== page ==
However, these treatments can be expensive and mentally and physically taxing. They also come with risks, from surgical complications to miscarriage and ovarian hyperstimulation syndrome (OHSS). Therefore, they’re generally not suggested for sex selection without a medical need.

Assisted reproductive technology (ART) allows people to conceive a child through medicalized procedures. Some of these methods include: in vitro fertilization (IVF), gamete intrafallopian transfer (GIFT), and zygote intrafallopian transfer (ZIFT).

Through a process called preimplantation genetic diagnosis (PGD) or preimplantation genetic selection (PGS) it’s possible to use IVF to create embryos, test these embryos for their sex, and implant an embryo with the desired sex into the uterus.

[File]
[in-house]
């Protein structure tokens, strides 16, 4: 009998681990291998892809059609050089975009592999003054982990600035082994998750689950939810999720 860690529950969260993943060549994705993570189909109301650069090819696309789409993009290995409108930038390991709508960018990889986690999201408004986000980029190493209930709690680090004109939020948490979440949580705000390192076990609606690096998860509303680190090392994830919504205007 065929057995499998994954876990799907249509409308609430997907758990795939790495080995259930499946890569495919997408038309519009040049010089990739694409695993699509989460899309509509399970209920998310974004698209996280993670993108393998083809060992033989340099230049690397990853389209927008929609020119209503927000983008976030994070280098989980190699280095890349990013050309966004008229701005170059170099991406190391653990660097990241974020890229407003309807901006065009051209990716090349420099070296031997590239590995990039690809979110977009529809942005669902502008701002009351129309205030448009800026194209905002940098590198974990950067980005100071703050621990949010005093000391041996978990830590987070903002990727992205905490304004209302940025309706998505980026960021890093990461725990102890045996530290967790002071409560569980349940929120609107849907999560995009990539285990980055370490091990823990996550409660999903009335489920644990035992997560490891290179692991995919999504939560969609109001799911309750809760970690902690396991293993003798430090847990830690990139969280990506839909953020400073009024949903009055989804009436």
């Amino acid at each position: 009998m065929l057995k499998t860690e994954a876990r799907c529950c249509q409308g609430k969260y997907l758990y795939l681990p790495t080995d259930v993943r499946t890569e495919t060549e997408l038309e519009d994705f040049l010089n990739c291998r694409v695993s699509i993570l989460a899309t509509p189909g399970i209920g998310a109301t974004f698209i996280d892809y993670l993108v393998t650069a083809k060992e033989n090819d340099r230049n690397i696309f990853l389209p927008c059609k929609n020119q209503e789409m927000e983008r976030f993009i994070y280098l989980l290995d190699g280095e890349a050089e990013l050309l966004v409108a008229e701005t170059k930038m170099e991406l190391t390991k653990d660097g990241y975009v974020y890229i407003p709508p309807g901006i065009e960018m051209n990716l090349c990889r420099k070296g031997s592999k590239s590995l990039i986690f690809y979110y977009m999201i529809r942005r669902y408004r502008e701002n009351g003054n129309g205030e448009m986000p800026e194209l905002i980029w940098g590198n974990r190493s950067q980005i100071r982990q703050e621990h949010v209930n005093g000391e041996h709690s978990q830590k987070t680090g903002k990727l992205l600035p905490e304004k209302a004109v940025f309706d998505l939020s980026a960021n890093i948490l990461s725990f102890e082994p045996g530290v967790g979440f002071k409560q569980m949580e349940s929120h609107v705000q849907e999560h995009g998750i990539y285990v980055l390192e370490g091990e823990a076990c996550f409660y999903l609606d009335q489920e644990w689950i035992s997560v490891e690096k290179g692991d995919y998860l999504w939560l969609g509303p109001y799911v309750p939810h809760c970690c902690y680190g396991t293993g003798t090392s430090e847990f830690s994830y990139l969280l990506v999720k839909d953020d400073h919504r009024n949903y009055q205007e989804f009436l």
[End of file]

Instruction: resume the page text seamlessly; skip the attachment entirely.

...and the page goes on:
This essentially guarantees that if all goes well with the pregnancy you’ll have the little boy (or girl) you’ve been dreaming of.

Considerations for sex selection

It’s important to note that while PGD/PGS is allowed in the United States, this process is illegal in many other countries like the United Kingdom and China unless there is severe medical grounds.

While it’s possible for people to travel to another country to have the procedures done (and many people do so), the high cost and extra complications involved may make it less appealing.

One reasons lawmakers have given for making PGD/PGS illegal is a fear that parents will choose to have a disproportionate amount of boys or girls. Having a population with too many male or female babies could result in problems with future population growth.